This past week I read an excellent article on Karen Pryor’s web site, http://www.clickertraining.com. The article was written by Rebecca Lynch and was entitled Poisoned Cues: The Case of the Stubborn Dog. It reminds us to first look at factors other than a dog being stubborn, when a behavior breaks down. With Spring in the air and warmer weather upon us, we will need to use the cue/command perhaps most often poisoned by us as owners— getting our dogs to come when called.
What’s in it for me?
Dogs are always looking at things from the perspective of “what’s in it for me?” and for many dogs the answer to that question is “nothing good” when it comes to responding to a recall. Sure they get called (mostly at the same times everyday) for good things like food, walks, or perhaps a game of ball. But for many dogs, responding to recalls are more likely to make good things end instead of begin. If you were to keep a list of pro’s and con’s (from your dog’s point of view) for responding to “Lassie come”, chances are your list would look something like this:
- Got food (but many times this has the additional cues of time and words like dinner or food or eat)
- Went for a walk (again cues of time and words like walk and presence of leash or walking shoes)
- Got a treat (again many times your voice has changed in pitch and has become a predictor of a treat coming)
- Got my nails trimmed
- Got a bath
- Got patted on the head (yes some dogs put up with this but many do not like it)
- Got toweled off
- Got scolded
- Went to the vets
- Had to stop chasing
- Had to stop smelling
- Had to stop playing
- Had to stop yelling (barking)
- Had to come inside
- Had to get up from comfortable spot
- Had to stop sniffing other dogs butt
- Had to stop eating grass
It doesn’t take an advanced degree in mathematics to get the point , coming when called has simply come to mean an end to fun and interesting activity— and the dog gets nothing good in return.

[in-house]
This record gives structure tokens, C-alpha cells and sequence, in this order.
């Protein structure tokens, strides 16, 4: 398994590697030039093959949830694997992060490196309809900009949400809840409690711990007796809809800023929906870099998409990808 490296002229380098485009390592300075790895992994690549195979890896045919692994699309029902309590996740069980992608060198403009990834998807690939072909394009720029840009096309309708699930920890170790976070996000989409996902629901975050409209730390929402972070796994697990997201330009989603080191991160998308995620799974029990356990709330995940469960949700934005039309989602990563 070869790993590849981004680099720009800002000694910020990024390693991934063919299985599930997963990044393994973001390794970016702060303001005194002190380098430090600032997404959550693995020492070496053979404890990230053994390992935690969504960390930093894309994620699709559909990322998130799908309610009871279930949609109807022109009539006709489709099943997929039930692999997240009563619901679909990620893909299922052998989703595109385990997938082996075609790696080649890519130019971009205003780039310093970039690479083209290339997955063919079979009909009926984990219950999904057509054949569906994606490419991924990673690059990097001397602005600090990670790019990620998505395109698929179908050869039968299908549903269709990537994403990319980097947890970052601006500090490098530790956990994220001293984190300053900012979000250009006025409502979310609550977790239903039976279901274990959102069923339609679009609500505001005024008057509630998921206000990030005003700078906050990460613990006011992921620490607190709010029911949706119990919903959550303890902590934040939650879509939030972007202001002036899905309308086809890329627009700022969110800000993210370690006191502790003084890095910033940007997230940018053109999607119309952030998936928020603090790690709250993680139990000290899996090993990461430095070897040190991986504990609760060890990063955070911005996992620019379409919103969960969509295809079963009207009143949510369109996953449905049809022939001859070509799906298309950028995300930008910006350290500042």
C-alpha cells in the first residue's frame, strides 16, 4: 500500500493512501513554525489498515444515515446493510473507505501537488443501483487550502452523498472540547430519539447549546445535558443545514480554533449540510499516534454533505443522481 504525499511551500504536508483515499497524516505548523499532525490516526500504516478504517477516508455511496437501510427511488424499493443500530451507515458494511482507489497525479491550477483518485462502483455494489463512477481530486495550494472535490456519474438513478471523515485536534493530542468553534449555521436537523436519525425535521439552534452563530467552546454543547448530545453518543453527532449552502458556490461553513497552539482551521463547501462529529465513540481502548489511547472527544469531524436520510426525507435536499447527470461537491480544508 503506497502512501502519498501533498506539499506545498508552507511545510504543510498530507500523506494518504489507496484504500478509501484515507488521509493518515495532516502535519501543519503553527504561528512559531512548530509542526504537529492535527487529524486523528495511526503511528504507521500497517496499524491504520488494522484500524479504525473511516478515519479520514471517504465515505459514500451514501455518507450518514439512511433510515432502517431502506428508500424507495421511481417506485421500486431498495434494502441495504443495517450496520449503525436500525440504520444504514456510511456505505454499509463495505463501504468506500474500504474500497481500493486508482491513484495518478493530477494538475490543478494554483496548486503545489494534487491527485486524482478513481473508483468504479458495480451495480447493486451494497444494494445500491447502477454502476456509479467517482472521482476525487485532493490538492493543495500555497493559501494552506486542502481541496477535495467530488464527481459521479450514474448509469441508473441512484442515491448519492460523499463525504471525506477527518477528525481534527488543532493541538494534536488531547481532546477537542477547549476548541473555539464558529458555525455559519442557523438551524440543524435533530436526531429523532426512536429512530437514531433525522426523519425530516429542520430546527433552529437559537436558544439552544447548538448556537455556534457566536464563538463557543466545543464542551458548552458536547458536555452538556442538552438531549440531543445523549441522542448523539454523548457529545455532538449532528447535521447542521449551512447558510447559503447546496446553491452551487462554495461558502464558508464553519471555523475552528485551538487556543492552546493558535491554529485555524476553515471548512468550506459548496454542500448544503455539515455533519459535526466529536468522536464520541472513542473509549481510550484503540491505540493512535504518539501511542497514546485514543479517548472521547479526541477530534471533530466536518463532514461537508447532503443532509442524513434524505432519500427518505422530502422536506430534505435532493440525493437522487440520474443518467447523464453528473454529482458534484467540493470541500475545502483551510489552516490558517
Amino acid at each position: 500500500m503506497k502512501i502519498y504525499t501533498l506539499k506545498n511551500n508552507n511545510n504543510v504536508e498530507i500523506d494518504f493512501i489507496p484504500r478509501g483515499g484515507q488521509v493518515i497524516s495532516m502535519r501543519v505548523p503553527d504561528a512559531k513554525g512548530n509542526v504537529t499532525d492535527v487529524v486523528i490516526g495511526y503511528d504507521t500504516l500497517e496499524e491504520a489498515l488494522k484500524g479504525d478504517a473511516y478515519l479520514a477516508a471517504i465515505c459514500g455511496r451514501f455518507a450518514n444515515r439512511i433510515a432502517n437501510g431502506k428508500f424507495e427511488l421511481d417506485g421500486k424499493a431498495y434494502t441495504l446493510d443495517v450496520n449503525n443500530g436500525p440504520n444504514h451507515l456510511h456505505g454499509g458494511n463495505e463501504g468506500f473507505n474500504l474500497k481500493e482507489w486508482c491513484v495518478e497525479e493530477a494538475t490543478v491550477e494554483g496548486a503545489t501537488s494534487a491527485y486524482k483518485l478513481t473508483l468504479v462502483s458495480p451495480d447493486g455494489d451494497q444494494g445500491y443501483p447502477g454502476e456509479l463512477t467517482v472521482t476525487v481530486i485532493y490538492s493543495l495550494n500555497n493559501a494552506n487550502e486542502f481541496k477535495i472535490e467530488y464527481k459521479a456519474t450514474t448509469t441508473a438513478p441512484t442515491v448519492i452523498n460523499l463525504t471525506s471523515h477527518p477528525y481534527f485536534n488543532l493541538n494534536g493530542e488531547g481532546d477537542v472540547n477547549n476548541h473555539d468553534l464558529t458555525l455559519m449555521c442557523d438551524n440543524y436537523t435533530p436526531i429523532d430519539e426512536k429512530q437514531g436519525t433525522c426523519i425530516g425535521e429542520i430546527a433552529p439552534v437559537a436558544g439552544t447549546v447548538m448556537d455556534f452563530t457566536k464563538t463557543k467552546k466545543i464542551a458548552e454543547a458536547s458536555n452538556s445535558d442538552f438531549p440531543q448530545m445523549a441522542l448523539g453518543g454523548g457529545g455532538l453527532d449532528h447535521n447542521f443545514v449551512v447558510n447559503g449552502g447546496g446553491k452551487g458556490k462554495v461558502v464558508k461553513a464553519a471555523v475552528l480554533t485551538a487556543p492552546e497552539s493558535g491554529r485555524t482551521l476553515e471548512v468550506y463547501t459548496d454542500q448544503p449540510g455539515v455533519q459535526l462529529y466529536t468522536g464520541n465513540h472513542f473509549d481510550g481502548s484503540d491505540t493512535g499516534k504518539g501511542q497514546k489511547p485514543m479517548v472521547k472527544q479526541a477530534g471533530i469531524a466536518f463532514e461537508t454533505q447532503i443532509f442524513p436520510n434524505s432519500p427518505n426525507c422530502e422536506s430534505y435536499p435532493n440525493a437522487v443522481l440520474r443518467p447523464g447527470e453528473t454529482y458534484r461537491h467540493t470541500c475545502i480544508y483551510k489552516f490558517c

What needs to change?
To get our recall back we simply need to change our dogs perception of what is likely to happen when they do respond to recall. By combining treats with real life rewards we can set up a win/win situation for both us and our dogs and strengthen the recall response.
What are some ways I can build a good recall in my dog?
Setup a doggy play date with a friend in a controlled area. Let your dog know that you have treats (high value ones to start) and go out for the play date. When your chances for success are high (before your dog becomes too distracted, or after he is no longer so distracted) call you dog to come. If your dog comes treat them with the high value treat and your best good dog voice; and then let the dog go right back to playing (the real life reward). Do this several times over the first session, each time make sure that your dog is not so into his play session that he has no chance of responding when you call. End the session on a cheerful note when the dogs are played out and reward the same for coming to you when you end the session as the first time he responded to your call. In addition any time your dog takes a break in the play session and comes over to check in on their own, a reward is called for. Over time, as the recall becomes stronger, you can fade the food rewards but you want to make sure that you always keep the real life rewards so that the dog feels at least that they have a chance of a good outcome when they come when called.
There are dozens of everyday situations that can be setup to take advantage of training like I just described. By planning training situations like this and stacking the odds in our (and the dog’s) favor, we build up the recall with each success. By changing the ratio of good things vs. bad things in favor of the good, your dog will start to become more responsive to recall and thus better your chances of getting a recall when the safety of your dog and others depend on it.
Kevin, Jackie, Gavin, Annie, Tosha, Elbee